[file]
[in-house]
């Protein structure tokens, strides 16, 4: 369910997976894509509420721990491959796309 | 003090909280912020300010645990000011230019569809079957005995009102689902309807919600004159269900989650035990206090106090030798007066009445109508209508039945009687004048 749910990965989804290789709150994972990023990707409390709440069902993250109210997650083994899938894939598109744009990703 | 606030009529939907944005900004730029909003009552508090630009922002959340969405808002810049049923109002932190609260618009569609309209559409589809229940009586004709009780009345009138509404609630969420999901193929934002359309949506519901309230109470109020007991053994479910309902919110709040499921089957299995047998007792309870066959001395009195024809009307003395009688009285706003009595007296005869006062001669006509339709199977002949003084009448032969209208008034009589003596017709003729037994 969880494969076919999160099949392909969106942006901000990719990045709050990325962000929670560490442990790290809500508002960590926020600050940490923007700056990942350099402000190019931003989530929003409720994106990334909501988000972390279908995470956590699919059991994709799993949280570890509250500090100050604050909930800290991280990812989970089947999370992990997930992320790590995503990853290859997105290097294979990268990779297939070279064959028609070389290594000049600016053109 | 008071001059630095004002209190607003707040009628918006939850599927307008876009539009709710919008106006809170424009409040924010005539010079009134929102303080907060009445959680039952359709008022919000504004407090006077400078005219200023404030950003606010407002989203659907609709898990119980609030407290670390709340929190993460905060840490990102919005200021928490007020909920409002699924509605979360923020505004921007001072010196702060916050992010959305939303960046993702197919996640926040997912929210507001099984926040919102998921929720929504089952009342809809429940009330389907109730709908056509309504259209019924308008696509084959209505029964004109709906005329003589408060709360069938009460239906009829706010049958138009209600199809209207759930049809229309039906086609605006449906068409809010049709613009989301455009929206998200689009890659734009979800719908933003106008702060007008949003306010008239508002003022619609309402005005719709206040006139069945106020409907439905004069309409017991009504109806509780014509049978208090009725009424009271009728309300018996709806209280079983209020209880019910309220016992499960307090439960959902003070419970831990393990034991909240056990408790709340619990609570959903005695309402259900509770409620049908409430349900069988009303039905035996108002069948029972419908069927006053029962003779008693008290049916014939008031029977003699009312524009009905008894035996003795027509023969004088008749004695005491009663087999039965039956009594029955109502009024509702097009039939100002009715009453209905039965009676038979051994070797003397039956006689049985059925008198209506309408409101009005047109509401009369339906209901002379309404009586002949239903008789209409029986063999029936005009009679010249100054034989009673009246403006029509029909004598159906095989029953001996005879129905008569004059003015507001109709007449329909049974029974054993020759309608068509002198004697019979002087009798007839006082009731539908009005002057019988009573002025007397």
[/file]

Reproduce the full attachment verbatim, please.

[in-house]
């Protein structure tokens, strides 16, 4: 369910997976894509509420721990491959796309 | 003090909280912020300010645990000011230019569809079957005995009102689902309807919600004159269900989650035990206090106090030798007066009445109508209508039945009687004048 749910990965989804290789709150994972990023990707409390709440069902993250109210997650083994899938894939598109744009990703 | 606030009529939907944005900004730029909003009552508090630009922002959340969405808002810049049923109002932190609260618009569609309209559409589809229940009586004709009780009345009138509404609630969420999901193929934002359309949506519901309230109470109020007991053994479910309902919110709040499921089957299995047998007792309870066959001395009195024809009307003395009688009285706003009595007296005869006062001669006509339709199977002949003084009448032969209208008034009589003596017709003729037994 969880494969076919999160099949392909969106942006901000990719990045709050990325962000929670560490442990790290809500508002960590926020600050940490923007700056990942350099402000190019931003989530929003409720994106990334909501988000972390279908995470956590699919059991994709799993949280570890509250500090100050604050909930800290991280990812989970089947999370992990997930992320790590995503990853290859997105290097294979990268990779297939070279064959028609070389290594000049600016053109 | 008071001059630095004002209190607003707040009628918006939850599927307008876009539009709710919008106006809170424009409040924010005539010079009134929102303080907060009445959680039952359709008022919000504004407090006077400078005219200023404030950003606010407002989203659907609709898990119980609030407290670390709340929190993460905060840490990102919005200021928490007020909920409002699924509605979360923020505004921007001072010196702060916050992010959305939303960046993702197919996640926040997912929210507001099984926040919102998921929720929504089952009342809809429940009330389907109730709908056509309504259209019924308008696509084959209505029964004109709906005329003589408060709360069938009460239906009829706010049958138009209600199809209207759930049809229309039906086609605006449906068409809010049709613009989301455009929206998200689009890659734009979800719908933003106008702060007008949003306010008239508002003022619609309402005005719709206040006139069945106020409907439905004069309409017991009504109806509780014509049978208090009725009424009271009728309300018996709806209280079983209020209880019910309220016992499960307090439960959902003070419970831990393990034991909240056990408790709340619990609570959903005695309402259900509770409620049908409430349900069988009303039905035996108002069948029972419908069927006053029962003779008693008290049916014939008031029977003699009312524009009905008894035996003795027509023969004088008749004695005491009663087999039965039956009594029955109502009024509702097009039939100002009715009453209905039965009676038979051994070797003397039956006689049985059925008198209506309408409101009005047109509401009369339906209901002379309404009586002949239903008789209409029986063999029936005009009679010249100054034989009673009246403006029509029909004598159906095989029953001996005879129905008569004059003015507001109709007449329909049974029974054993020759309608068509002198004697019979002087009798007839006082009731539908009005002057019988009573002025007397």